Running an event-driven health management business process through end user scenarios: Part 2

Running an event-driven health management business process through end user scenarios: Part 2

If you read the first article in this series, then you already set up the example application you’ll need for this article. If you have not set up the population health management application, you should do that before continuing. In this article, we’ll run a few business processes through our event- and business-process-driven application to test it out.

The happy-path scenario

The most important thing you can learn from this article is how to wire the user interface (UI) together with the back end of a business application driven by a jBPM business process. Wiring these components together is not well-documented, and might take trial and error to get right.

If you are a business-process developer, you can easily validate a business-process scenario by running it through jBPM Business Central. Doing that won’t help you much if you are a UI developer, however, and need to build or customize a user-facing business application.

In this case of the population health management application, the business process you developed drives one or possibly several applications where the end-user is a family doctor, pharmacist, or insurance agent. Each of them needs to access member records.

Your task is to wire the front-end application used by each of these parties to a single business process running in the jBPM process server, also known as the KieServer. This server uses a REST API to expose a variety of operations. For the purpose of this article, calls to the KieServer REST API will use basic authentication. In real life, it is more likely that you would use a stronger authentication mechanism, such as OAuth implemented in Keycloak.

For the remainder of this article, I will use the cURL command to demonstrate how to call a REST API from an example end-user application UI. The cURL command is available from both the Linux command-line interface (CLI) and a Windows PowerShell. The particular way that you call a REST API when you develop or customize the UI for end-user applications will vary.

You can quickly get some basic information about the server by running:

curl --user kieserver:secret \
--location --request GET 'http://localhost:8080/kie-server/services/rest/server?Accept=application/json' \
--header 'Accept: application/json'

The response will be, for example:

{
  "type": "SUCCESS",
  "msg": "Kie Server info",
  "result": {
    "kie-server-info": {
      "id": "sample-server",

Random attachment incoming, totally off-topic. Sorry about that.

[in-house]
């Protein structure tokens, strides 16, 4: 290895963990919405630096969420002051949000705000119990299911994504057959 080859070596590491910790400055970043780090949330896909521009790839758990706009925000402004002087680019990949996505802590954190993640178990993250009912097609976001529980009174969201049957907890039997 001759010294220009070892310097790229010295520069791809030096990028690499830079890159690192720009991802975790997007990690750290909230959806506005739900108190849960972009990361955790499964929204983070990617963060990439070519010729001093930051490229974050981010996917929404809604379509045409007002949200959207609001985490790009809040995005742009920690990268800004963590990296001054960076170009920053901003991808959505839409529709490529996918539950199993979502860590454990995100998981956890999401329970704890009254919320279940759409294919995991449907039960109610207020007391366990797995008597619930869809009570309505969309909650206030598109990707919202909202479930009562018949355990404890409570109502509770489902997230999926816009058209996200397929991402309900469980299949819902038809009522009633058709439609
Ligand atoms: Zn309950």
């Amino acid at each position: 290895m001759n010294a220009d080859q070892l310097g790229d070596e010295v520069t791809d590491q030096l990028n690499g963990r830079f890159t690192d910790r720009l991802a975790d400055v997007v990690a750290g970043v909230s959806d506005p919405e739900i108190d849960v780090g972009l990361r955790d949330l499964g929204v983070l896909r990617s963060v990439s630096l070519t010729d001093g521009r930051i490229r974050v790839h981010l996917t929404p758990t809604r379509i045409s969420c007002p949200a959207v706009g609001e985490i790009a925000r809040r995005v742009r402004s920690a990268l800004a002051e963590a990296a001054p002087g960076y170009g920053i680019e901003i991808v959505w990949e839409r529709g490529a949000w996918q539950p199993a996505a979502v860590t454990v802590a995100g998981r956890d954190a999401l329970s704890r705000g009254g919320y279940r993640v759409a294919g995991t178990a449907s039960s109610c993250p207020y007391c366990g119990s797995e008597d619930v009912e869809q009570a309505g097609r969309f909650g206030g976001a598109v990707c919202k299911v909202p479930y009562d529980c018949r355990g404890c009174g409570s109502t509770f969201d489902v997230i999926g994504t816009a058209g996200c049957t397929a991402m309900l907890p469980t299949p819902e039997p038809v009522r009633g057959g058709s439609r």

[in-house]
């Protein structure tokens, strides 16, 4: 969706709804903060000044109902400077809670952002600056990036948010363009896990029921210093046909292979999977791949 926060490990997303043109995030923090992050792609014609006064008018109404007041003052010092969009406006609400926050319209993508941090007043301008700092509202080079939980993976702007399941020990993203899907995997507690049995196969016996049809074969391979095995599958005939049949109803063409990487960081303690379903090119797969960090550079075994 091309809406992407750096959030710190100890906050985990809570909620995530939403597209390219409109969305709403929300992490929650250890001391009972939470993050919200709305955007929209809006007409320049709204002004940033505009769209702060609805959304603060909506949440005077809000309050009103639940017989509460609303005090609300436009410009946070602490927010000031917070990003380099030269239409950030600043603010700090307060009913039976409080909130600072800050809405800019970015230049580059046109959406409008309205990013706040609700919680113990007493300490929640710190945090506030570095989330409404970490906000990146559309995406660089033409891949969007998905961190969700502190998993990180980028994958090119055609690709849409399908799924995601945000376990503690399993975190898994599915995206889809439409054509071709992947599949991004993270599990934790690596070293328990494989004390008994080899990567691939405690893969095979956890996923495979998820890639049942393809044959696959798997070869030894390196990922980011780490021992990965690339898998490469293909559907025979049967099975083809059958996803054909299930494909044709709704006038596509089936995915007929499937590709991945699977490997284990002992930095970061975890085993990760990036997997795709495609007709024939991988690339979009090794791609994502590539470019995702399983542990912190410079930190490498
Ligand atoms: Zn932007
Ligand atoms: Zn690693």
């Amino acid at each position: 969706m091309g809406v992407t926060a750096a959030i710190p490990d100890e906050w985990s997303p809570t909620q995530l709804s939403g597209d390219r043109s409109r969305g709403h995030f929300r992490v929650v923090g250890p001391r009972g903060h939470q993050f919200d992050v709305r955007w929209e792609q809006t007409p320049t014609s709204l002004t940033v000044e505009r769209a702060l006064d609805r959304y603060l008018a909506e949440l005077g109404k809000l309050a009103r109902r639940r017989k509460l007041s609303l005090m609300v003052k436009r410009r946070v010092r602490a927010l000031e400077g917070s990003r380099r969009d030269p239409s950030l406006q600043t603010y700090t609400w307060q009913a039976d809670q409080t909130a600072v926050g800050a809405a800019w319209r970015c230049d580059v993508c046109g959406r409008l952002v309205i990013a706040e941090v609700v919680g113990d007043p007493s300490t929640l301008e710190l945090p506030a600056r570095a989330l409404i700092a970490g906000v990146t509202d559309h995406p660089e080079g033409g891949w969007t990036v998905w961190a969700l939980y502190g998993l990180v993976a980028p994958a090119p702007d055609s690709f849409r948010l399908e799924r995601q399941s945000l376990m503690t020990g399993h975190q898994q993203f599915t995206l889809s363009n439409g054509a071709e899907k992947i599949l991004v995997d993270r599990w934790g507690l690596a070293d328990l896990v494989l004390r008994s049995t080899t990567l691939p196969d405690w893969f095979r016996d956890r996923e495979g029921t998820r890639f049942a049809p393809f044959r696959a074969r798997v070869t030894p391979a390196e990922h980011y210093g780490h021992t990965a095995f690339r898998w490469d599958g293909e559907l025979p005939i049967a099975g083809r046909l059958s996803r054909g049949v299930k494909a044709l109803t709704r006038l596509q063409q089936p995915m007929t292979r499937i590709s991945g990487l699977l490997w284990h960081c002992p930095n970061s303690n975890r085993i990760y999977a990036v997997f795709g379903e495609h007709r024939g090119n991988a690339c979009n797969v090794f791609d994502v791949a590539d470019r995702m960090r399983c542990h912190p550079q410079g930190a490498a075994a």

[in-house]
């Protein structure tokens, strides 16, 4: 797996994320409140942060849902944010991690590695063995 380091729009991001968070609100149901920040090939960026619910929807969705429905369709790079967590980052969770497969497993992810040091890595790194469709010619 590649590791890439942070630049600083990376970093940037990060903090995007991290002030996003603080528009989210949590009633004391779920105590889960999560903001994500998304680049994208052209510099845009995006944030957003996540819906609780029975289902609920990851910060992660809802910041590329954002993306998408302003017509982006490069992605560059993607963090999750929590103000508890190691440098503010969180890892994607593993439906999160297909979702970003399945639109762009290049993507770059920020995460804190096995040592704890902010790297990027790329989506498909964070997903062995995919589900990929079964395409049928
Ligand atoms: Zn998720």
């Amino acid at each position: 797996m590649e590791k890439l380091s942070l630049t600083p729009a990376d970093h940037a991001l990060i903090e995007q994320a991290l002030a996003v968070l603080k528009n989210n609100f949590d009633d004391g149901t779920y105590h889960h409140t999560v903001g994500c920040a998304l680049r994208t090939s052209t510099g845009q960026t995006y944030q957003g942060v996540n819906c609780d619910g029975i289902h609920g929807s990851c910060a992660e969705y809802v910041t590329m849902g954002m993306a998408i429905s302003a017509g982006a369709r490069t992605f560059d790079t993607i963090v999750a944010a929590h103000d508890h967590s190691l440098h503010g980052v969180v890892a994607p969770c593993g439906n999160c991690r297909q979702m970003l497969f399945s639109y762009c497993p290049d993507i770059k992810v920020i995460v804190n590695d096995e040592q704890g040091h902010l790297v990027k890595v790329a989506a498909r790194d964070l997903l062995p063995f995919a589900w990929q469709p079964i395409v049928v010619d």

"version": "7.33.0.Final",
      "name": "sample-server",
      "location": "http://localhost:8080/kie-server/services/rest/server",
      "capabilities": [
        "KieServer",
        "BRM",
        "BPM",
        "CaseMgmt",
        "BPM-UI",
        "BRP",
        "DMN",
        "Swagger",
        "Prometheus"
      ],
      "messages": [
        {
          "severity": "INFO",
          "timestamp": {
            "java.util.Date": 1580476689750
          },
          "content": [
            "Server KieServerInfo{serverId='sample-server', version='7.33.0.Final', name='sample-server', location='http://localhost:8080/kie-server/services/rest/server', capabilities=[KieServer, BRM, BPM, CaseMgmt, BPM-UI, BRP, DMN, Swagger, Prometheus]', messages=null', mode=DEVELOPMENT}started successfully at Fri Jan 31 08:18:09 EST 2020"
          ]
        }
      ],
      "mode": "DEVELOPMENT"
    }
  }
}

Notice the list of the server’s capabilities.

Now, get the list of deployment units on this server (also known as Kie containers, which are not to be confused with OCS containers or Docker containers:

curl --user kieserver:secret \
--location --request GET 'http://localhost:8080/kie-server/services/rest/server/containers' \
--header 'Accept: application/json'

The responses are the PHM-Model and PHM-Processes containers:

{
  "type": "SUCCESS",
  "msg": "List of created containers",
  "result": {
    "kie-containers": {
      "kie-container": [
        {
          "container-id": "PHM-Processes_1.0.0-SNAPSHOT",
          "release-id": {
            "group-id": "com.health-insurance",
            "artifact-id": "PHM-Processes",
            "version": "1.0.0-SNAPSHOT"
          },
          "resolved-release-id": {
            "group-id": "com.health-insurance",